A man had been killed and a woman who had an uncertain relationship to the dead man was accused of the crime. But tangled up in Emma Cunningham’s case was an eleven-year-old houseboy and a Negro groom, both as fragile as loose pieces of straw, blown into the path of a murder that was reaching deep into the strata of the city. – from 31 Bond Street, page 171 –
Back in early February 1857 a well-known dentist, Dr. Harvey Burdell, was discovered dead on the floor of his New York city office…his throat cut ear to ear, nearly severing the head from the body. The murder immediately captured the imaginations of the press, making front page news and being declared the “crime of the century.” As lurid details emerged of Burdell’s relationship with Emma Cunningham, a widow living with her two daughters on the top floor of Burdell’s home, the focus of the prosecution was narrowed. Emma Cunningham was arrested and charged with the crime.
It is these details which aroused the curiosity of writer Ellen Horan and formed the basis of her first novel 31 Bond Street. Horan opens the book with the murder, then takes the reader back and forth in time to flush out the characters and plot. The book is narrated from two points of view. Emma Cunningham’s voice is mostly from the past, sketching out the details of how she meets Burdell and ends up moving into his home. It is through Emma that Horan creates the fictional components of the book – imagining what must have occurred between her and Burdell and giving insight into the events leading up to the murder.
Horan balances her novel with the voice of Henry Clinton – the lawyer who Cunningham employed to defend her. Clinton’s point of view allows the reader to peer into the mind of the defense attorney as he develops his case, and also takes us into the thrilling atmosphere of the courtroom.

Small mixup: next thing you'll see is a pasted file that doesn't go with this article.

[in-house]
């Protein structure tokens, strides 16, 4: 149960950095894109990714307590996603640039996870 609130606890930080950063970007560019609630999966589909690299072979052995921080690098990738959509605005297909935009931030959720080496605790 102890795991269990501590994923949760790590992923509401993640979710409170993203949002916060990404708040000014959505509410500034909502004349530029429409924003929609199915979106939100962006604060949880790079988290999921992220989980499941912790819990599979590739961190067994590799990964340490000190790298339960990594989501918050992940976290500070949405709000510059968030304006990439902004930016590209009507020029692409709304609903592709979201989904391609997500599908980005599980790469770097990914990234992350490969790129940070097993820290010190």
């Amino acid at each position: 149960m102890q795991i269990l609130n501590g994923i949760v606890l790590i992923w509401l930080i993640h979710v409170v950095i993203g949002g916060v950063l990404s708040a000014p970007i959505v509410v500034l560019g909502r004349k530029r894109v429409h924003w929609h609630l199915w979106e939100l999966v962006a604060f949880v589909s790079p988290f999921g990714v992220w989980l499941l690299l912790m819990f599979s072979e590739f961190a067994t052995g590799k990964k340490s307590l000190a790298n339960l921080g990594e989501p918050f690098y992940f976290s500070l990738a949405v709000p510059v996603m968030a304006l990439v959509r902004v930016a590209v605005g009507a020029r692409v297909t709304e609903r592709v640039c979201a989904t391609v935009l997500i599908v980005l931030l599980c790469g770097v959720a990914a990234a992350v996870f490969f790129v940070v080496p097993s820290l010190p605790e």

Throughout the book, Horan adds colorful and accurate detail of time and place, successfully capturing the streets of nineteenth-century New York. She intersperses real newspaper quotes about the murder and trial as well which lends authenticity to this fictional work. The recreated sounds of the press were wonderful.
A soapbox orator had placed a carton near the crowd and was sermonizing to no one in particular. “It’s the crime of the century!” he cried. “Every now and then a tremendous explosion blows off the covering and lets us look in upon the rotten heart of a certain style of city life. We have looked inside this house at 31 Bond Street with loathing. We see the bitter end of a man’s career, his very life, which came about when he traded the sweet caresses of domestic purity for the polluting caresses of a ‘black-hearted woman.'” – from 31 Bond Street, page 128 –
My favorite part of the novel was the trial itself. I purposefully did not read the true account because I did not want to know the outcome of the trial until I read it in the book. And I’m glad I did that as it made the novel more suspenseful and captivating for me.
Thematically, Horan explores the role of women in nineteenth century society, the racial undertones which reverberated in the pre-Civil war era, and the impact of the press in criminal cases. Her ability to intertwine all of these themes with the core plot of the book makes this not only a crime fiction novel, but an historical fiction book that brings this time in history to life.
If you have not yet figured it out, I thoroughly enjoyed this novel from start to finish. Readers who love historical fiction and also enjoy a good mystery or crime novel, will want to pick up a copy of this book and read it. 31 Bond Street is impeccably researched and expertly written.
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*FTC Disclosure: I received this novel from the publisher for review on my blog.